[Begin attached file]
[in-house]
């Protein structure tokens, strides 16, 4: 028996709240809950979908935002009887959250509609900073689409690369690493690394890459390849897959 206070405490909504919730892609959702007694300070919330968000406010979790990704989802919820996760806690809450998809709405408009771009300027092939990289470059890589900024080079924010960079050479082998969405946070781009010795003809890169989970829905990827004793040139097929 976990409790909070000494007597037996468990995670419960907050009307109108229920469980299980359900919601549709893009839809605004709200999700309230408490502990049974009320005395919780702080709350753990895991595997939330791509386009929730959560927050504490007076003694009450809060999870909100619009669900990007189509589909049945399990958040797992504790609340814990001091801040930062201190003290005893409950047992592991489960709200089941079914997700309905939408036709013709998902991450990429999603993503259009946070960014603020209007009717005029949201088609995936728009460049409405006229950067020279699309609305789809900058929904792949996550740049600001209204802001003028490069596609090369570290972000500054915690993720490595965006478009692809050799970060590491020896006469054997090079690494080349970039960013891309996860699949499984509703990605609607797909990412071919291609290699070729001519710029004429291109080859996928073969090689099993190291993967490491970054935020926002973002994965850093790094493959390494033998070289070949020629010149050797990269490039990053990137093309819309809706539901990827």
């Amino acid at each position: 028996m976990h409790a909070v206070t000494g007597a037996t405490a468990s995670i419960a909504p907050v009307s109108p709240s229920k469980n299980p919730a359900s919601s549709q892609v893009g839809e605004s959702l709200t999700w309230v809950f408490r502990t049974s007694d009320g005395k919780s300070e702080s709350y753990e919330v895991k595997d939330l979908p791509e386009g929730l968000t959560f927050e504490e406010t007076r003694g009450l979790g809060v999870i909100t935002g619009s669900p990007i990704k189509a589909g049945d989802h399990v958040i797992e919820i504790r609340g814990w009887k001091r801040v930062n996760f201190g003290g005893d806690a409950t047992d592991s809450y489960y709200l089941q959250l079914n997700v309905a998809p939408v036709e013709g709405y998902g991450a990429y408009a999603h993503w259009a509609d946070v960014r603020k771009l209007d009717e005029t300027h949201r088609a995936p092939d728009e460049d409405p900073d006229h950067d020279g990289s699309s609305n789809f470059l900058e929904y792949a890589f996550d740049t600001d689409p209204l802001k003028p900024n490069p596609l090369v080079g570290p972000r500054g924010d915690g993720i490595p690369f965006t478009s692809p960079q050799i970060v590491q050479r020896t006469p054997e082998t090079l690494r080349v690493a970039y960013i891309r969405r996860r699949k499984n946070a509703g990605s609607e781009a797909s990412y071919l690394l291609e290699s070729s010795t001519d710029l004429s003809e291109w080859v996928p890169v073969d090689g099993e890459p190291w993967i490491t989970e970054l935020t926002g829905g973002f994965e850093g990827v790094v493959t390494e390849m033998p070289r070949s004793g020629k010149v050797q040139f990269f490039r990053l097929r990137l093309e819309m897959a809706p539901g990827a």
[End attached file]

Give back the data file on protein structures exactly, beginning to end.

[in-house]
């Protein structure tokens, strides 16, 4: 028996709240809950979908935002009887959250509609900073689409690369690493690394890459390849897959 206070405490909504919730892609959702007694300070919330968000406010979790990704989802919820996760806690809450998809709405408009771009300027092939990289470059890589900024080079924010960079050479082998969405946070781009010795003809890169989970829905990827004793040139097929 976990409790909070000494007597037996468990995670419960907050009307109108229920469980299980359900919601549709893009839809605004709200999700309230408490502990049974009320005395919780702080709350753990895991595997939330791509386009929730959560927050504490007076003694009450809060999870909100619009669900990007189509589909049945399990958040797992504790609340814990001091801040930062201190003290005893409950047992592991489960709200089941079914997700309905939408036709013709998902991450990429999603993503259009946070960014603020209007009717005029949201088609995936728009460049409405006229950067020279699309609305789809900058929904792949996550740049600001209204802001003028490069596609090369570290972000500054915690993720490595965006478009692809050799970060590491020896006469054997090079690494080349970039960013891309996860699949499984509703990605609607797909990412071919291609290699070729001519710029004429291109080859996928073969090689099993190291993967490491970054935020926002973002994965850093790094493959390494033998070289070949020629010149050797990269490039990053990137093309819309809706539901990827």
């Amino acid at each position: 028996m976990h409790a909070v206070t000494g007597a037996t405490a468990s995670i419960a909504p907050v009307s109108p709240s229920k469980n299980p919730a359900s919601s549709q892609v893009g839809e605004s959702l709200t999700w309230v809950f408490r502990t049974s007694d009320g005395k919780s300070e702080s709350y753990e919330v895991k595997d939330l979908p791509e386009g929730l968000t959560f927050e504490e406010t007076r003694g009450l979790g809060v999870i909100t935002g619009s669900p990007i990704k189509a589909g049945d989802h399990v958040i797992e919820i504790r609340g814990w009887k001091r801040v930062n996760f201190g003290g005893d806690a409950t047992d592991s809450y489960y709200l089941q959250l079914n997700v309905a998809p939408v036709e013709g709405y998902g991450a990429y408009a999603h993503w259009a509609d946070v960014r603020k771009l209007d009717e005029t300027h949201r088609a995936p092939d728009e460049d409405p900073d006229h950067d020279g990289s699309s609305n789809f470059l900058e929904y792949a890589f996550d740049t600001d689409p209204l802001k003028p900024n490069p596609l090369v080079g570290p972000r500054g924010d915690g993720i490595p690369f965006t478009s692809p960079q050799i970060v590491q050479r020896t006469p054997e082998t090079l690494r080349v690493a970039y960013i891309r969405r996860r699949k499984n946070a509703g990605s609607e781009a797909s990412y071919l690394l291609e290699s070729s010795t001519d710029l004429s003809e291109w080859v996928p890169v073969d090689g099993e890459p190291w993967i490491t989970e970054l935020t926002g829905g973002f994965e850093g990827v790094v493959t390494e390849m033998p070289r070949s004793g020629k010149v050797q040139f990269f490039r990053l097929r990137l093309e819309m897959a809706p539901g990827a």